Encyclopedia of Law and Economics

2019 Edition
| Editors: Alain Marciano, Giovanni Battista Ramello

Economic Growth

  • Maria Rosaria AlfanoEmail author
Reference work entry
DOI: https://doi.org/10.1007/978-1-4614-7753-2_49

Abstract

Considering its quantitative property, economic growth has often been considered an index of wealth. Nonetheless, it does not represent the well-being of a given country. In fact, it lacks information on how this wealth is redistributed or on the indirect effects of the said production, such as environmental consequences. Economic literature highlights the difference between economic growth and development, attributing to the latter a holistic definition, which takes into account additional factors, such as collective well-being, social equity, life expectancy, quality of institutions, and environmental quality. Although, at a first glance, the boundaries between concepts of growth and development may be considered as clearly distinguishable, they often tend to disappear when analyzing the two variables from a long-term perspective. In both economic theory and practice, there are several significant variables, such as the quality of human capital and institutions or environmental efficiency, which play a key role in the opportunities for development in most high-income countries. Within this framework, development becomes a fundamental feature of economic growth, when the latter is interpreted as a general improvement in quality of life, as opposed to a mere quantitative increment in production.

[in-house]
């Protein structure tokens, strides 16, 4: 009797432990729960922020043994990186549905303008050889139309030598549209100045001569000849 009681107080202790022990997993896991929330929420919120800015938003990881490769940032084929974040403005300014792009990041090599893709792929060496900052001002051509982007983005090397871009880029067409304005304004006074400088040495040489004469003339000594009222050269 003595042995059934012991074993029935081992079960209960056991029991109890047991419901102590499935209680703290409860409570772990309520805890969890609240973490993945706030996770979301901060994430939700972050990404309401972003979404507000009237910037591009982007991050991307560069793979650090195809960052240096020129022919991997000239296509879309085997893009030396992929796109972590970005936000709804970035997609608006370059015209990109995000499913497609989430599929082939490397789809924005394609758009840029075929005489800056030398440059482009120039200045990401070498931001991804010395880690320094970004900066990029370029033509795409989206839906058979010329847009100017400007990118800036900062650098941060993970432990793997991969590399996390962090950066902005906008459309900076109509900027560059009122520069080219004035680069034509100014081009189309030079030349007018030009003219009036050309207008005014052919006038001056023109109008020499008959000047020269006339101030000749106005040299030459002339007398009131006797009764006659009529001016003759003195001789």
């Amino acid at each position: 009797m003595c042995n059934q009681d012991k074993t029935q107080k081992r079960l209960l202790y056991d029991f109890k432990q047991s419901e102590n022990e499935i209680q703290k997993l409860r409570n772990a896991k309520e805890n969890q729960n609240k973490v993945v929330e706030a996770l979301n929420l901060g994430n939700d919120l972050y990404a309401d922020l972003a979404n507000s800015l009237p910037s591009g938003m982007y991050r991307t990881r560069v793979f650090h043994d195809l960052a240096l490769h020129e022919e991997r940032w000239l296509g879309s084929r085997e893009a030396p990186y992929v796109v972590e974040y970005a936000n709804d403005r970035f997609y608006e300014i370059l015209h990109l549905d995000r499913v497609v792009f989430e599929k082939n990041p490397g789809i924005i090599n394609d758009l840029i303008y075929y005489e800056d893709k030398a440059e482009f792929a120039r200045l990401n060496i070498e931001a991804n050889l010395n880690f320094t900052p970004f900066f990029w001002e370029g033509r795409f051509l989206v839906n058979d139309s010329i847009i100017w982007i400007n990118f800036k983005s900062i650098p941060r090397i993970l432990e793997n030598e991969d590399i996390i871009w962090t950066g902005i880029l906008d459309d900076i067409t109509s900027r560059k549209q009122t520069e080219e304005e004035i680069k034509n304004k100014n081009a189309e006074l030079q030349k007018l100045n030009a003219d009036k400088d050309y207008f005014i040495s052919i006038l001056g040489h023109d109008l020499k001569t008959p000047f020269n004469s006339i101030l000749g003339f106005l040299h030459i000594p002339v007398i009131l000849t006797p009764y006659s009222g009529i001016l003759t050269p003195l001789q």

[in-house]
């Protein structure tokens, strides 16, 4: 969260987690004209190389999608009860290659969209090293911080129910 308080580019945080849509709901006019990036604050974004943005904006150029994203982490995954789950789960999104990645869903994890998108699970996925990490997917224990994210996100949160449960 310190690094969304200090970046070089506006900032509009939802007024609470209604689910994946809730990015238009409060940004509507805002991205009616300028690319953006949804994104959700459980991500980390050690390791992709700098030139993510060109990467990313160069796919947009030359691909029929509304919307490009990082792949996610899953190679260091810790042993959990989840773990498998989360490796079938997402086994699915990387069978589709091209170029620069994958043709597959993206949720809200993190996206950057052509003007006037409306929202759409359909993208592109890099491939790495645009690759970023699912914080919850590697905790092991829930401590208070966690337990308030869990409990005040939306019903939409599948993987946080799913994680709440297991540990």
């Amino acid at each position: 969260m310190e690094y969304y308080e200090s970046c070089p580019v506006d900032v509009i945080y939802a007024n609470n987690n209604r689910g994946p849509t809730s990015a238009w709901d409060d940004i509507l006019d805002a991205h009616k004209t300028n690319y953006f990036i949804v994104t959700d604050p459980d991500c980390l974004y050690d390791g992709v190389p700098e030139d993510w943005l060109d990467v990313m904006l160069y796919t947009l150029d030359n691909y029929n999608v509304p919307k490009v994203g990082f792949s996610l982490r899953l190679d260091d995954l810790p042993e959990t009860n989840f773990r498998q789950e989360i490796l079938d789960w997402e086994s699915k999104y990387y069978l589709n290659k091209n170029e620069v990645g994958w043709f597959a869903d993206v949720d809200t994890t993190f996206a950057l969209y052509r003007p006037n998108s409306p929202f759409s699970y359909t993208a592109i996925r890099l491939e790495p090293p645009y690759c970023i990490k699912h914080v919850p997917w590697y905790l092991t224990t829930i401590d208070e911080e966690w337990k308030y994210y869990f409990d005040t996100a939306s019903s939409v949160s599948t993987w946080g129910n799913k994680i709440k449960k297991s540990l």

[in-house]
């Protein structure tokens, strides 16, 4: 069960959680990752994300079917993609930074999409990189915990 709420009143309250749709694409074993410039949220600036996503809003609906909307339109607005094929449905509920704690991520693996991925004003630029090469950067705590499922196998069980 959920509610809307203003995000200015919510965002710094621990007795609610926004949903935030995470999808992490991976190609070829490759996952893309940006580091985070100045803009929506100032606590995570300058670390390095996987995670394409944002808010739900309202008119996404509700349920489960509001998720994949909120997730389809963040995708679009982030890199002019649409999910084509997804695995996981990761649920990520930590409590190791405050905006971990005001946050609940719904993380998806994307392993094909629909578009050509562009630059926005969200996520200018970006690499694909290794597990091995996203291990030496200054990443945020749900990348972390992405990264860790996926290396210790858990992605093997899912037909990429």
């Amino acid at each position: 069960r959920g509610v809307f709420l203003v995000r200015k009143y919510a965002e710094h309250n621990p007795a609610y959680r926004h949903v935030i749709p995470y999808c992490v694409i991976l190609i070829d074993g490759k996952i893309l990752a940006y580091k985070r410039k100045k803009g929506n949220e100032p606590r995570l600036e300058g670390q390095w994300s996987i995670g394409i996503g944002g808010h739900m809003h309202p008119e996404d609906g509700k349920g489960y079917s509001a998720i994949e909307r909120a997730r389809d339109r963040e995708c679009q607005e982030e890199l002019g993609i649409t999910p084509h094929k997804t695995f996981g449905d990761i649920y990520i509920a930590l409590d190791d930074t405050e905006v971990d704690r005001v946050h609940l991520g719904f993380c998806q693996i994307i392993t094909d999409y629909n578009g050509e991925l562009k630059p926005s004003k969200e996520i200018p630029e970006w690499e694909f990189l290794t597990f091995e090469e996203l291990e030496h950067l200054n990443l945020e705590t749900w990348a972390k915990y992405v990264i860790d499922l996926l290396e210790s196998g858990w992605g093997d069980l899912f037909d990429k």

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Notes

Acknowledgement

I thank Marco Bottone for helpful comment

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Authors and Affiliations

  1. 1.Economics DepartmentSeconda Università degli Studi di NapoliNaplesItaly